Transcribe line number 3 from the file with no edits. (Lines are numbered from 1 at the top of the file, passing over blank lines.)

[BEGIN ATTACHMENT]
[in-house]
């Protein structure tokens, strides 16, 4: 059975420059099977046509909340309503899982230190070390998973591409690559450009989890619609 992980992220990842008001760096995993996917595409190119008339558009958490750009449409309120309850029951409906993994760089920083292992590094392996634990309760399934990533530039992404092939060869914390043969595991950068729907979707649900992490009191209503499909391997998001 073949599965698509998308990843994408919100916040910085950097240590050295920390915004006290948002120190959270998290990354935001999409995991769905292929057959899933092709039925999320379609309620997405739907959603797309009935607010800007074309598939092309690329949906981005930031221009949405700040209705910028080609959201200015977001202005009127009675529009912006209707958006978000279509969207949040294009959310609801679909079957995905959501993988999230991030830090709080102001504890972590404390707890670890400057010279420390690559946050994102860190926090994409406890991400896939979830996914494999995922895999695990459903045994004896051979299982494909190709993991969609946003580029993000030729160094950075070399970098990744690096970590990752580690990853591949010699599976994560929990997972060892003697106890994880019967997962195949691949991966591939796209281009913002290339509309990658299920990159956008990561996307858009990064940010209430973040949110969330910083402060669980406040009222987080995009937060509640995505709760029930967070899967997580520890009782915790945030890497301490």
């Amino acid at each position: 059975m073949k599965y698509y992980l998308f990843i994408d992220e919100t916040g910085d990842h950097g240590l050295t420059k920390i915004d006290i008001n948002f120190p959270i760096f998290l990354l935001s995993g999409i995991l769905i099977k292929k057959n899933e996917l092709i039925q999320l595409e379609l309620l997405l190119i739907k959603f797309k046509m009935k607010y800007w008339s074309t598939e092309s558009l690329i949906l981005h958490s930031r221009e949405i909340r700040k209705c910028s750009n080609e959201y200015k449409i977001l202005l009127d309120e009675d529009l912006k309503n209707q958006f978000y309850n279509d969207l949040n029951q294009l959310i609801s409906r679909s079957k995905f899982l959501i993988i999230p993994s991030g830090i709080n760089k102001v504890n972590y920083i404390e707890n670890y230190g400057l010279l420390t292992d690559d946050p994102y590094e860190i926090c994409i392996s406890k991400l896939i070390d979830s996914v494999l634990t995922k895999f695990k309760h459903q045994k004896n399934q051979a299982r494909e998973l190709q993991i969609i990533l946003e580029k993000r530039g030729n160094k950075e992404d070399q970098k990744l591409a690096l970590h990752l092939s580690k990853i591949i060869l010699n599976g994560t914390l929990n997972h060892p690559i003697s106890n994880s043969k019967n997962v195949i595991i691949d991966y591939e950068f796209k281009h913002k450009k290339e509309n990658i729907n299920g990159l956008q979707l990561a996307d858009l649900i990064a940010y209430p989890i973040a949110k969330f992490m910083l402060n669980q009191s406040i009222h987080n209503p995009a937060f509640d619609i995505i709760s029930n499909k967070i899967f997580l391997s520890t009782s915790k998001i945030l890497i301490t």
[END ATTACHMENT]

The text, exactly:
């Amino acid at each position: 059975m073949k599965y698509y992980l998308f990843i994408d992220e919100t916040g910085d990842h950097g240590l050295t420059k920390i915004d006290i008001n948002f120190p959270i760096f998290l990354l935001s995993g999409i995991l769905i099977k292929k057959n899933e996917l092709i039925q999320l595409e379609l309620l997405l190119i739907k959603f797309k046509m009935k607010y800007w008339s074309t598939e092309s558009l690329i949906l981005h958490s930031r221009e949405i909340r700040k209705c910028s750009n080609e959201y200015k449409i977001l202005l009127d309120e009675d529009l912006k309503n209707q958006f978000y309850n279509d969207l949040n029951q294009l959310i609801s409906r679909s079957k995905f899982l959501i993988i999230p993994s991030g830090i709080n760089k102001v504890n972590y920083i404390e707890n670890y230190g400057l010279l420390t292992d690559d946050p994102y590094e860190i926090c994409i392996s406890k991400l896939i070390d979830s996914v494999l634990t995922k895999f695990k309760h459903q045994k004896n399934q051979a299982r494909e998973l190709q993991i969609i990533l946003e580029k993000r530039g030729n160094k950075e992404d070399q970098k990744l591409a690096l970590h990752l092939s580690k990853i591949i060869l010699n599976g994560t914390l929990n997972h060892p690559i003697s106890n994880s043969k019967n997962v195949i595991i691949d991966y591939e950068f796209k281009h913002k450009k290339e509309n990658i729907n299920g990159l956008q979707l990561a996307d858009l649900i990064a940010y209430p989890i973040a949110k969330f992490m910083l402060n669980q009191s406040i009222h987080n209503p995009a937060f509640d619609i995505i709760s029930n499909k967070i899967f997580l391997s520890t009782s915790k998001i945030l890497i301490t």